With a change in CEO this past January, Virgin Atlantic began a new strategic plan: The Velocity Programme.
One of the key aspects of Velocity is a shift towards business passengers rather than leisure travellers, and new routes, starting with Tel Aviv and São Paulo.
One of the things that will go is the name Upper Class for the business class seating. That’s seen as old fashioned and too elitist, so a new name has been punted about and will be revealed on April 8th with the new A350-1000 business seat roll out. Unsurprisingly Virgin Atlantic are already claiming theirs will be better than the new British Airways seat revealed last week for their A350-1000’s. Frankly they’re probably right. Let’s hope Virgin ditch the inward facing herringbone concept.
The focus for the airline will also apply in two other areas, customer service experience and partnerships.
It’ll be interesting to see how they deal with the customer service aspect. They’re not bad but they’re also not brilliant. On board and at the airport it’s usually pretty good, but on-line and phone support staff are often not empowered, or that knowledgeable.
The partnerships aspect is one the airline has no real choice but to implement. With Delta holding 49% of the shares and AF-KLM another 31% and Delta owning part of AF-KLM, expanded route and code shares are inevitable.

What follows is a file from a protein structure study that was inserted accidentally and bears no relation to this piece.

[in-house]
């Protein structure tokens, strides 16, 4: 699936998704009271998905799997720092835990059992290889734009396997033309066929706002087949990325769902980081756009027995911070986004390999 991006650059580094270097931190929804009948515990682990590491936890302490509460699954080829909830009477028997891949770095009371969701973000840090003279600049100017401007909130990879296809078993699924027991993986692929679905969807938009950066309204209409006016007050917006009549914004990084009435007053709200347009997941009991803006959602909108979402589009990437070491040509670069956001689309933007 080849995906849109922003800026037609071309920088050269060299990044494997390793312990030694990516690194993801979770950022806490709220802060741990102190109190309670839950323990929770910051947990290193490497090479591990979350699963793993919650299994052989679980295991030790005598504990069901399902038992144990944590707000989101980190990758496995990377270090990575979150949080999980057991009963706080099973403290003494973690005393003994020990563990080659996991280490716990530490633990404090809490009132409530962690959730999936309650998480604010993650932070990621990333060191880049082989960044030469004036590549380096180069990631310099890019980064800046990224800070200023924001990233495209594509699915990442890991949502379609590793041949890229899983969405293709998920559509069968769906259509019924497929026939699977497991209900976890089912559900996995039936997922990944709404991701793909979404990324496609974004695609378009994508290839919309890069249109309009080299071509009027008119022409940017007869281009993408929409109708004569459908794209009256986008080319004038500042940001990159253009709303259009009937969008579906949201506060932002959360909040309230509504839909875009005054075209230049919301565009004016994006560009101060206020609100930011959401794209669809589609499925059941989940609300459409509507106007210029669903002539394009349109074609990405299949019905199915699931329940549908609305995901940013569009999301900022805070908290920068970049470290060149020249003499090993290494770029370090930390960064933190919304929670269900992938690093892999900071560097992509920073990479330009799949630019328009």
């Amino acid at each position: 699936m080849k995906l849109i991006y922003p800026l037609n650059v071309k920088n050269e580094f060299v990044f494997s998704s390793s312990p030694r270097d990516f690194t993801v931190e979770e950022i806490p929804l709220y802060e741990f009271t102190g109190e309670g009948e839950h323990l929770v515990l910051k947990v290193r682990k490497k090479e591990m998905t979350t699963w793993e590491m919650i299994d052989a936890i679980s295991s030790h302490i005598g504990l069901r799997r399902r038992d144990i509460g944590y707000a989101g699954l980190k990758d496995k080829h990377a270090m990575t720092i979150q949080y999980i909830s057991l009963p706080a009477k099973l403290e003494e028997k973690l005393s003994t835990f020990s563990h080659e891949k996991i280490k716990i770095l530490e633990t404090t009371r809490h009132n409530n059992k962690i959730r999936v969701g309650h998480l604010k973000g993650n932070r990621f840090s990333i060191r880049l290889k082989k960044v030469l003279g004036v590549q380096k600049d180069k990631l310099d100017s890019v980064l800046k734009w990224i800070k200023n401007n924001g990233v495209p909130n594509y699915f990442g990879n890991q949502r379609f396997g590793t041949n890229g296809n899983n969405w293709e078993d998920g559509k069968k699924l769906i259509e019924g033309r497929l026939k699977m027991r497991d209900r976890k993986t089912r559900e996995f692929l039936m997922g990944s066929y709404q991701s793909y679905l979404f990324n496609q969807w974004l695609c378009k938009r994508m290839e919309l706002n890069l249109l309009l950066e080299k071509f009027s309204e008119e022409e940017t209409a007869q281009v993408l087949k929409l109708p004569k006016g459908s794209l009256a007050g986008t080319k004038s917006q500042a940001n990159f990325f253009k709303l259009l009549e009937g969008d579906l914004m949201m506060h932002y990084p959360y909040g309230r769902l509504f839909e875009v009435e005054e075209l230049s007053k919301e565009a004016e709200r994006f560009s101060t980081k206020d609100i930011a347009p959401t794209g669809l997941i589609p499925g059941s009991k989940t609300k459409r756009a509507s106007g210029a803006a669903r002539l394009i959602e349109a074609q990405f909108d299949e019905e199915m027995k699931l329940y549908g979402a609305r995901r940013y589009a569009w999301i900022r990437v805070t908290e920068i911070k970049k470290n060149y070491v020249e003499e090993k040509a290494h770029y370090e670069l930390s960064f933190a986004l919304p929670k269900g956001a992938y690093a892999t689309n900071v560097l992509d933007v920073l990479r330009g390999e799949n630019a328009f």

The real opportunity lies in the acquisition through Connect of Flybe.
Virgin Atlantic isn’t the biggest shareholder – but the agreement is to brand the whole of Flybe as Virgin – wether its Atlantic or Connect or some other iteration has yet to be revealed. Nothing will happen until the Competition Commission makes a ruling. They won’t stop the buyout but they might force the surrender of some routes, although frankly I think that’s unlikely.
Flybe is a large airline in passenger number terms – 5.8 million in the last year for a regional flyer is considered high.
Couple Virgin Atlantic’s three hubs at Gatwick, Heathrow and Manchester to Flybe’s routes to Europe and the domestic U.K. operation, and the opportunity to feed Virgin Atlantic long haul is clear.
The reverse also applies as Virgin Atlantic appeals to a different type of traveller from the US Delta hubs and AF-KLM’s in Paris and Amsterdam.
There are challenges to face with Flybe and its integration. Choice of branding will be crucial, but so will staff retention and retraining. Add to that the serious issue of making what was a loss making airline profitable, something Virgin Atlantic has hardly managed with much success in the last ten years.
Unquestionably there are opportunities. Will it mean keeping the Dash-8 fleet? Flybe also has an odd mix of E190 and E175’s. Can Flybe really feed Virgin Atlantic long haul?
When they had Little Red in 2013-15, they expected 30% of their passengers to be long haul feeder passengers. That didn’t happen and numbers barely passed 5%.
The airline also cannot be far from a decision on what to do about its A330’s. It leased in ten on ten year leases from 2010-11 when Boeing announced long delays on the 787. While leases can be extended, there’s opportunity to replace them with newer more efficient aircraft.
Indeed you could argue that for consistency and cost management, more 787-9’s would make more sense than keeping a third aircraft type in the inventory.
There’s every reason to move the airline to a two type fleet, where it now runs five (A346/744/A350/A330/787). The 744’s will soon be gone along with the A346’s. The A332’s from AirBerlin are mid term use and already elderly. The A333’s are nearing ten years old. What fleet manager wouldn’t dream of such cost saving efficiency?